3) Check your thread size and the condition of your thread. Thread from grandma or mom may need to be thrown away. Cotton does dry rot over time. Too large will put too much tension on the bobbin case, too small just slides through.

4) Clean the machine – pop the throat plate, pull out the bobbin case, clean out everything. Do not clean by blowing canned air into the machine. Use a vacuum to pull the lint out or a wand. Clean the bobbin case too. Here's a good video on cleaning your case.

5) Check the upper tension. You may need to increase or decrease it.

6)  If 5) doesn’t work, check the bobbin case tension and adjust it if needed. Both horizontal and vertical cases have one screw that is a little larger than the rest. That can be turned. Clockwise to tighten, counterclockwise to loosen the tension. Reset your top tension to its standard setting first. If the thread is looping below or pulling so the bobbin thread is straight and the top thread is little bumps on the bottom, loosen by a quarter turn at a time. If the bobbin is being pulled up to the top, tighten by a quarter turn at a time. Do a test sew after each turn.

                              

7) For vertical bobbins, you can check the tension by hanging the bobbin and casing by the thread. If it hangs and doesn’t slide when just hanging and drops about 1”-2” at the most when you shake the bobbin; the bobbin tension is good.
        
                 

8) Make sure the needle isn’t hitting the bobbin case or shuttle hook. This will hurt the bobbin case and needle. It could put burrs on both. The timing could be off or the bobbin case/bobbin isn’t in all the way. The vertical bobbin cases should click into place and the case should not wobble. Flat bobbins should be totally horizontal and not wobble.

9) If the machine is stuck, not moving – try getting the bobbin out carefully. There could be thread caught in the bobbin mechanism. Try getting the thread out. Sometimes I need to cut the thread where it is attached to the fabric. I can then pull out all the stuck threads. THEN, GIVE THE MACHINE A GOOD CLEANING! (For Singer Featherweights, if the machine/bobbin is stuck; you will need to have it serviced to get the thread out. This usually happens when you turn the wheel backwards for any vertical bobbin machine).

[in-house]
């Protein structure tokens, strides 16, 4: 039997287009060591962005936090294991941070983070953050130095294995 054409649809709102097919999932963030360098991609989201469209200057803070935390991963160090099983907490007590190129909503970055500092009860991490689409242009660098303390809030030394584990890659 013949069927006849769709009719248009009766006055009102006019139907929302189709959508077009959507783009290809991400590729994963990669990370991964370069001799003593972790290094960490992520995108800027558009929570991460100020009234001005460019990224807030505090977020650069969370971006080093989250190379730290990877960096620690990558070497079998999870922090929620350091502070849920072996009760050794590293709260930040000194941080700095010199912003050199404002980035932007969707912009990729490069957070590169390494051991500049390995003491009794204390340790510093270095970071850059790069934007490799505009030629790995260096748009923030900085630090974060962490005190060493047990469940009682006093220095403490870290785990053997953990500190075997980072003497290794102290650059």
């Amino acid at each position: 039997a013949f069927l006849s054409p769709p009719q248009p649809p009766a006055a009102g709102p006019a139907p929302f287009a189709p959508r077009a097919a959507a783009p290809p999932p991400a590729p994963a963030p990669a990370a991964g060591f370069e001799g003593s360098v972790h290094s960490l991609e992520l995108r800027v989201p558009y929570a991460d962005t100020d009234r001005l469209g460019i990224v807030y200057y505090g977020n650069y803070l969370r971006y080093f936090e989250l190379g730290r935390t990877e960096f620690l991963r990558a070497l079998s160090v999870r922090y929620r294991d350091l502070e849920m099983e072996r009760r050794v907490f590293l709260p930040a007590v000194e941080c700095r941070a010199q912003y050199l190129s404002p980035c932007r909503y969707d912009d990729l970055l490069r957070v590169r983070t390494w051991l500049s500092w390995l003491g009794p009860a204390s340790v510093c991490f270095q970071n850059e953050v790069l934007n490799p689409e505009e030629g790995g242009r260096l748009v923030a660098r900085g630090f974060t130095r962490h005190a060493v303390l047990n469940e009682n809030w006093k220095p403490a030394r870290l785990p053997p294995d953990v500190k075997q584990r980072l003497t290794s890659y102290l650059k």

10) If it is looping below, check that your top thread hasn’t popped out of the upper tension arm that pulls the tread back up.

11) If none of the above works – take your machine for a spa day

 

A couple of other things –
            Thread throw-up and bobbin barf - this is the mess you get at the beginning of your seams from the loose ends of thread from the top and bobbin get tangled with the sewing. Start with long thread tails and hold them when you start sewing. This will keep everything looking better, not tangled, and pressing nicer.

            The quality of your fabric, thread, and batting effects how your machine works. Poor quality of any of these means lots of lint in your machine. So clean your machine often if you are using fabric inherited from Aunt Tilda or bought at a yard sale. Michael’s is now advertising they have the largest selection of fabric in the area. They may, but the quality of what they will carry and their customer service won’t match your local quilt store.

      The cotton thread we carry lints less than most. Because it is cotton, natural fibers are shorter and will lint some. Polyester threads will lint less. For fabric, the base(substraight), used for fabric determines how nice a hand the fabric has. The nicer the hand (feels good to touch, smooth, drapes well or hold its shape), the less lint. You want batting to be soft and clean too. You don’t want stems, leaves, etc. in the batting.

      Because what we have is the store is mostly cotton products, there will be some lint when you sew. Just be aware of this and clean your machine accordingly. You saw what my machines looked like, and they get cleaned a lot.

 

Saturday is National Quilting Day and March is National Sewing/Crafting Month. Bring us a quilt, completed quilt top (lap or larger), or other completed sewing project to share and get 20% off your fabric purchase this week.

Wearin’ O the Green may get you a goody on Wednesday.


Happy sewing
,

Phyllis and the QA staff